Chinese Auto Imports Implode; Countdown to Yuan Devaluation

Bloomberg: China Exports Fall as Lower Demand, Strong Yuan Hurt Growth
Overseas shipments fell 8.3 percent from a year earlier in dollar terms, the customs administration said. The reading was well below the estimate for a 1.5 percent decline in a Bloomberg survey and compared with an increase of 2.8 percent in June. Imports dropped 8.1 percent, widening from a 6.6 percent decrease in June, leaving a trade surplus of $43 billion.

Along with weak domestic investment, subdued global demand is putting China’s 2015 growth target of about 7 percent at risk. The government has rolled out fresh pro-expansion measures, including special bond sales to finance construction, but has held off weakening the yuan as China seeks reserve-currency status.
China is not holding off on weakening the yuan. I don't know how the author meant the sentence, but while China is choosing not to let the yuan weaken, this isn't a cost-free choice. The yuan wants to depreciate and China must spend money to keep it elevated. China is propping up the yuan.
Domestically, the government is stepping up efforts to help growth. China is planning at least 1 trillion yuan ($161 billion) in bonds, and potentially a multiple of that, to fund construction projects, people familiar with the matter said earlier. Authorities are also expanding policy banks’ lending capacity.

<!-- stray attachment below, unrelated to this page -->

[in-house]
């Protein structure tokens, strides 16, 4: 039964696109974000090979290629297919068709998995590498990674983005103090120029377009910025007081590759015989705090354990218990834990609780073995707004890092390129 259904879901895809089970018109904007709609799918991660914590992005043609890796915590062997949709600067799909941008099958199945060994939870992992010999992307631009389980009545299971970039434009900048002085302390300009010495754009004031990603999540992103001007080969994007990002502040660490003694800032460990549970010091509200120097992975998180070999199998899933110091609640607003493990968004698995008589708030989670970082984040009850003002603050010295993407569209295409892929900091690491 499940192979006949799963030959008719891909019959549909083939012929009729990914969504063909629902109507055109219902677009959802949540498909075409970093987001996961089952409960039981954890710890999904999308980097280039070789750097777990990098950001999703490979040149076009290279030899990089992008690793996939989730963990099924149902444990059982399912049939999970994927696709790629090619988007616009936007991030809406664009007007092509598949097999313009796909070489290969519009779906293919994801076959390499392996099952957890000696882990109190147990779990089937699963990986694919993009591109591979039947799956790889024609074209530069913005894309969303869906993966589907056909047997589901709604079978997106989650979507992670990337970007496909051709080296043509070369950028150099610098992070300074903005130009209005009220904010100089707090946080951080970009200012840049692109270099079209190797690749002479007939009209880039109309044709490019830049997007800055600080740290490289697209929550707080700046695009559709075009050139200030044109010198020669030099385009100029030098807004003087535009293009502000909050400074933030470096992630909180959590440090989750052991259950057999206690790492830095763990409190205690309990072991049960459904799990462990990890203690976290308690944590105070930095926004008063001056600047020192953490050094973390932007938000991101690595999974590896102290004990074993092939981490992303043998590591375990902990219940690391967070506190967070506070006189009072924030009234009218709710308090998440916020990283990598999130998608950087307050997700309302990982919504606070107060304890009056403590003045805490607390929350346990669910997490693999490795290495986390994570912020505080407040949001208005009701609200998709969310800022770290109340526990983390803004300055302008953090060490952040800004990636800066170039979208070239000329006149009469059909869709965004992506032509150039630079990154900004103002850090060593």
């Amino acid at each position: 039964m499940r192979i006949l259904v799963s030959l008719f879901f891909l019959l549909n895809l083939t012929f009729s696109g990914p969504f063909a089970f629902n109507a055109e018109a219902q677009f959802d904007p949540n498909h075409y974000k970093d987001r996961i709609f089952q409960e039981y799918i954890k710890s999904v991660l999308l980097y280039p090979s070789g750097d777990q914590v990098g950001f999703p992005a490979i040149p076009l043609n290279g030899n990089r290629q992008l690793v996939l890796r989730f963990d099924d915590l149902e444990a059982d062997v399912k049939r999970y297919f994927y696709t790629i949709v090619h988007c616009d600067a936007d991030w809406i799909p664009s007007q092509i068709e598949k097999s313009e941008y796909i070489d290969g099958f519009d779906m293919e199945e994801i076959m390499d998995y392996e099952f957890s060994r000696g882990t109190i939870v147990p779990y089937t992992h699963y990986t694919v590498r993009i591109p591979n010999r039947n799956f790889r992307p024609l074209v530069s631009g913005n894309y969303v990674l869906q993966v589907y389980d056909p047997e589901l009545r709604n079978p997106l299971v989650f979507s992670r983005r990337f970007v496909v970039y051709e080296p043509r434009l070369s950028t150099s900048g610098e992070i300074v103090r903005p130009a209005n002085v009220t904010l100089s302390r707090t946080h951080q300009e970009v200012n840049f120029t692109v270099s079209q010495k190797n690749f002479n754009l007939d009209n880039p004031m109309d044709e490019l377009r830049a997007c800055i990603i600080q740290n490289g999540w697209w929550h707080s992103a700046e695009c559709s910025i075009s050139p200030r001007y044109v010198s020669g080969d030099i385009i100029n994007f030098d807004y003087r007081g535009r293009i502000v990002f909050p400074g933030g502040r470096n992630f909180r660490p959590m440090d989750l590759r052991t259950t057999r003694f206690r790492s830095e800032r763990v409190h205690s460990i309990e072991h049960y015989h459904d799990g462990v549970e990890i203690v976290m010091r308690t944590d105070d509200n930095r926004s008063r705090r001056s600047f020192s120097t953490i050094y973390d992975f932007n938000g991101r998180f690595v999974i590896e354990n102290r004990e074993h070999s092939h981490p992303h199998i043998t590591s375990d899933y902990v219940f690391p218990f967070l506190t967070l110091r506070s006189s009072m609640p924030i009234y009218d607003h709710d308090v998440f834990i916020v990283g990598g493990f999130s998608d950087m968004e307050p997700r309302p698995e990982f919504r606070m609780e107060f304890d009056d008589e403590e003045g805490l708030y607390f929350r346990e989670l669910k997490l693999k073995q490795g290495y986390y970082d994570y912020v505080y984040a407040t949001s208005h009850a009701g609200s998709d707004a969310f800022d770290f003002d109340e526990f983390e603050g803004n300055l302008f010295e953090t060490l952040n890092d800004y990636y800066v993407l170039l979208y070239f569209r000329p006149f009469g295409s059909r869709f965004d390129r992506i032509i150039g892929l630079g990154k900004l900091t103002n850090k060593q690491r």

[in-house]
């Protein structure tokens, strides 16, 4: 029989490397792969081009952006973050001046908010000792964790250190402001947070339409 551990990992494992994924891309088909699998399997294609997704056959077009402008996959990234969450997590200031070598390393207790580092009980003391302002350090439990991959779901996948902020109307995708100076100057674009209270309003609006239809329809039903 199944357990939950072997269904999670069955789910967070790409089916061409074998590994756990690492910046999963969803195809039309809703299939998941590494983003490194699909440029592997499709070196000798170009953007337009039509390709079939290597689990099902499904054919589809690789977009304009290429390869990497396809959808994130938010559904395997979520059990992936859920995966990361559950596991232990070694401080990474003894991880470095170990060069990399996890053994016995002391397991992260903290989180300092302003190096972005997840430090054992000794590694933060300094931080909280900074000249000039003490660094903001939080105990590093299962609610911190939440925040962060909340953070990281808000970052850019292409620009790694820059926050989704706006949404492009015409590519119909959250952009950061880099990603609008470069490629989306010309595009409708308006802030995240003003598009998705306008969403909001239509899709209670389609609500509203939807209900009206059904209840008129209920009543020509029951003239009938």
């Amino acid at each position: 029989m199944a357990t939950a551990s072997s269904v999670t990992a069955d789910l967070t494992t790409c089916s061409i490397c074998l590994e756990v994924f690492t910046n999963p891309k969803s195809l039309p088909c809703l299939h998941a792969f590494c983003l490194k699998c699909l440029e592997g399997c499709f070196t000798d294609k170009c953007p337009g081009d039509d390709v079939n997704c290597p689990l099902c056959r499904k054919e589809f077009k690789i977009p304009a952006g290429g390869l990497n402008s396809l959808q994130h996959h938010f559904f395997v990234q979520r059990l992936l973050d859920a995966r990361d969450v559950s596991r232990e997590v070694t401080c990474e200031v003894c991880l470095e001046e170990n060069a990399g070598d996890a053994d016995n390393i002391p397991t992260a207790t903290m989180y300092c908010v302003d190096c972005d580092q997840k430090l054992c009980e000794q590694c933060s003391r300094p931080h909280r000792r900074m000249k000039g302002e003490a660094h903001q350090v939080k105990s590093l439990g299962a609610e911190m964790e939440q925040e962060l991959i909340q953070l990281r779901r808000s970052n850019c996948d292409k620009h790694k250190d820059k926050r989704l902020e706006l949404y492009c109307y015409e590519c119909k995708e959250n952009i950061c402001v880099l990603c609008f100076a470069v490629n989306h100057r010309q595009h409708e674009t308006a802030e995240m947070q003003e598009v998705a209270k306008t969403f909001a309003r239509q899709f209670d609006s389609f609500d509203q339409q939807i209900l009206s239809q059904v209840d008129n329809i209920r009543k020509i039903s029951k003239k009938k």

China is going to the old playbook.

Here's the Custom's report for July. Columns left-to-right: total trade, exports, imports, trade balance. Then the same, but by percentage change year on year.
A noticeable change in this chart: Russia was dropped and Brazil was added. It's possible the numbers are very ugly considering the drop in oil prices.

Check out the collapse in auto imports, down 23% year-on-year. This is the cumulative figure, not the one month. I couldn't find the report with these tables for June, but as of May, auto imports were only down 11.6% by volume and 1.7% by value. For the single month of July, auto imports fell 30% by volume and 27% by value yoy. Auto imports by volume were flat from June, but down 3.3% by value.

Source: 今年前7个月我国进出口总值13.63万亿元

Balding put out a spreadsheet on Chinese economic support policies and now you know why the number is large and growing. The $1.8 Trillion Support Plan Not all of that support is reaching the market because banks have to lend and buy local government bonds, and they aren't doing enough of that.

Meanwhile, more bad debt: NDRC plans steps to bolster bond market
The NDRC will soon permit two policy banks to fund big ticket infrastructure projects through bond issues, but it was yet to finalize the details, said sources close to the issue.

The bonds will be issued by the China Development Bank Corp and the Agricultural Development Bank of China and the debt will be purchased by the Postal Savings Bank of China. The central government is likely to subsidize 90 percent of the interest on the securities, they said.
This isn't going to end well.

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